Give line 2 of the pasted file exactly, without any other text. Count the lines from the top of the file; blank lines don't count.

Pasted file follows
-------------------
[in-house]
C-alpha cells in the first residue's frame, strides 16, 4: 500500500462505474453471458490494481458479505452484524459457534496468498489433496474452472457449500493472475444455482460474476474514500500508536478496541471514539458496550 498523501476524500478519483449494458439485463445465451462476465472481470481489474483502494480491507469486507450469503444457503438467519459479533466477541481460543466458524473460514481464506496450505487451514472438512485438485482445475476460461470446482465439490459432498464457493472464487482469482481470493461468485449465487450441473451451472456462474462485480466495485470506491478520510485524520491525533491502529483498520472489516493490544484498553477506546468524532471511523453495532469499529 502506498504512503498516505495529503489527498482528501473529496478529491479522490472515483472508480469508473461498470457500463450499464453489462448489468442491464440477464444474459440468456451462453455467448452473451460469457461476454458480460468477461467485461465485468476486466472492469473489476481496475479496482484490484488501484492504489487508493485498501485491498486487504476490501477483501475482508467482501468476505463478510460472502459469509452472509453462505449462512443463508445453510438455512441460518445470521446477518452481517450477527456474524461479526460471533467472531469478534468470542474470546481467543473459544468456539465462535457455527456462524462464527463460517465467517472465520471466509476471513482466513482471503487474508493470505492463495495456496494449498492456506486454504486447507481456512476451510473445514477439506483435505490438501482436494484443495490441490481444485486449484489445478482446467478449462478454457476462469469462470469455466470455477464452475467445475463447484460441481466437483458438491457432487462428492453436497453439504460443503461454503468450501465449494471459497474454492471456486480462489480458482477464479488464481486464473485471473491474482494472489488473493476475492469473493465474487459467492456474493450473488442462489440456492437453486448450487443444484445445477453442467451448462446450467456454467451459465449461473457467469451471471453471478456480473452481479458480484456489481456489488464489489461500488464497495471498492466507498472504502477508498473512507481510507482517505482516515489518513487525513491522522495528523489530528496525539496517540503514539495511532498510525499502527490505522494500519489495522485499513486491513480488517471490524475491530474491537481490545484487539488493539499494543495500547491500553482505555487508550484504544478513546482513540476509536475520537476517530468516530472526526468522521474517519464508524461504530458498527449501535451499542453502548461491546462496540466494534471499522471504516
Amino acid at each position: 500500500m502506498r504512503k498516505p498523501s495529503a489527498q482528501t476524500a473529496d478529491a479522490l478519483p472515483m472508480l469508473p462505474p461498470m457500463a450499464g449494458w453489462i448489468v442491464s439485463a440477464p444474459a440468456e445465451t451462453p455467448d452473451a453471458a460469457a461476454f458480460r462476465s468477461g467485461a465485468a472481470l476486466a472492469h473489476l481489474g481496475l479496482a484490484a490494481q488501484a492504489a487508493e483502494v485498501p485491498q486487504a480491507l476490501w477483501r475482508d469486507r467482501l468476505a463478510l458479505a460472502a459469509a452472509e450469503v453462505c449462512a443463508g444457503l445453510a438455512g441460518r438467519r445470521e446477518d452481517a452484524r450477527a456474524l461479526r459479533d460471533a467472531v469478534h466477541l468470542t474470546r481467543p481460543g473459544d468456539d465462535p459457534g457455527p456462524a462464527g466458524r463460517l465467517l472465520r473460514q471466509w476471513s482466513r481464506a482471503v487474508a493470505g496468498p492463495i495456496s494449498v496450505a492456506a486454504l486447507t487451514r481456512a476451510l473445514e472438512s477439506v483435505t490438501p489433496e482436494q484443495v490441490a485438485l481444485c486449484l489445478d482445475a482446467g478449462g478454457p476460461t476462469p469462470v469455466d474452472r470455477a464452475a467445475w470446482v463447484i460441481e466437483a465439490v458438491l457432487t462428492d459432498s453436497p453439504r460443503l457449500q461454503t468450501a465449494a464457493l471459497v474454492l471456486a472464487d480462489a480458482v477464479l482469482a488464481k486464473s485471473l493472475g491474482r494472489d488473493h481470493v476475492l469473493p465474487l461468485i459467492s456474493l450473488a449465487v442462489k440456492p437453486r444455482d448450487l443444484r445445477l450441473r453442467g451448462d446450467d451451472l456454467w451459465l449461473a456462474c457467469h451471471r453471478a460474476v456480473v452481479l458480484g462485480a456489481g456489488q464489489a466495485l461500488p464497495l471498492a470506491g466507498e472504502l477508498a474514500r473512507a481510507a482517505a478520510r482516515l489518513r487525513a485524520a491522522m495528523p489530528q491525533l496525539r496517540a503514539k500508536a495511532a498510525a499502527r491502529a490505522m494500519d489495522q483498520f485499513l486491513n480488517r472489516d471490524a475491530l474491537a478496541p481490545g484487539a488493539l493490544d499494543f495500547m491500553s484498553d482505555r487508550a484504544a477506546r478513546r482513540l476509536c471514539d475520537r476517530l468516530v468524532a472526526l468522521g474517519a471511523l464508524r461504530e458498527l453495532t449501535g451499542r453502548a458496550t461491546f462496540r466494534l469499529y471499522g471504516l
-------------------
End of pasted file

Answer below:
C-alpha cells in the first residue's frame, strides 16, 4: 500500500462505474453471458490494481458479505452484524459457534496468498489433496474452472457449500493472475444455482460474476474514500500508536478496541471514539458496550 498523501476524500478519483449494458439485463445465451462476465472481470481489474483502494480491507469486507450469503444457503438467519459479533466477541481460543466458524473460514481464506496450505487451514472438512485438485482445475476460461470446482465439490459432498464457493472464487482469482481470493461468485449465487450441473451451472456462474462485480466495485470506491478520510485524520491525533491502529483498520472489516493490544484498553477506546468524532471511523453495532469499529 502506498504512503498516505495529503489527498482528501473529496478529491479522490472515483472508480469508473461498470457500463450499464453489462448489468442491464440477464444474459440468456451462453455467448452473451460469457461476454458480460468477461467485461465485468476486466472492469473489476481496475479496482484490484488501484492504489487508493485498501485491498486487504476490501477483501475482508467482501468476505463478510460472502459469509452472509453462505449462512443463508445453510438455512441460518445470521446477518452481517450477527456474524461479526460471533467472531469478534468470542474470546481467543473459544468456539465462535457455527456462524462464527463460517465467517472465520471466509476471513482466513482471503487474508493470505492463495495456496494449498492456506486454504486447507481456512476451510473445514477439506483435505490438501482436494484443495490441490481444485486449484489445478482446467478449462478454457476462469469462470469455466470455477464452475467445475463447484460441481466437483458438491457432487462428492453436497453439504460443503461454503468450501465449494471459497474454492471456486480462489480458482477464479488464481486464473485471473491474482494472489488473493476475492469473493465474487459467492456474493450473488442462489440456492437453486448450487443444484445445477453442467451448462446450467456454467451459465449461473457467469451471471453471478456480473452481479458480484456489481456489488464489489461500488464497495471498492466507498472504502477508498473512507481510507482517505482516515489518513487525513491522522495528523489530528496525539496517540503514539495511532498510525499502527490505522494500519489495522485499513486491513480488517471490524475491530474491537481490545484487539488493539499494543495500547491500553482505555487508550484504544478513546482513540476509536475520537476517530468516530472526526468522521474517519464508524461504530458498527449501535451499542453502548461491546462496540466494534471499522471504516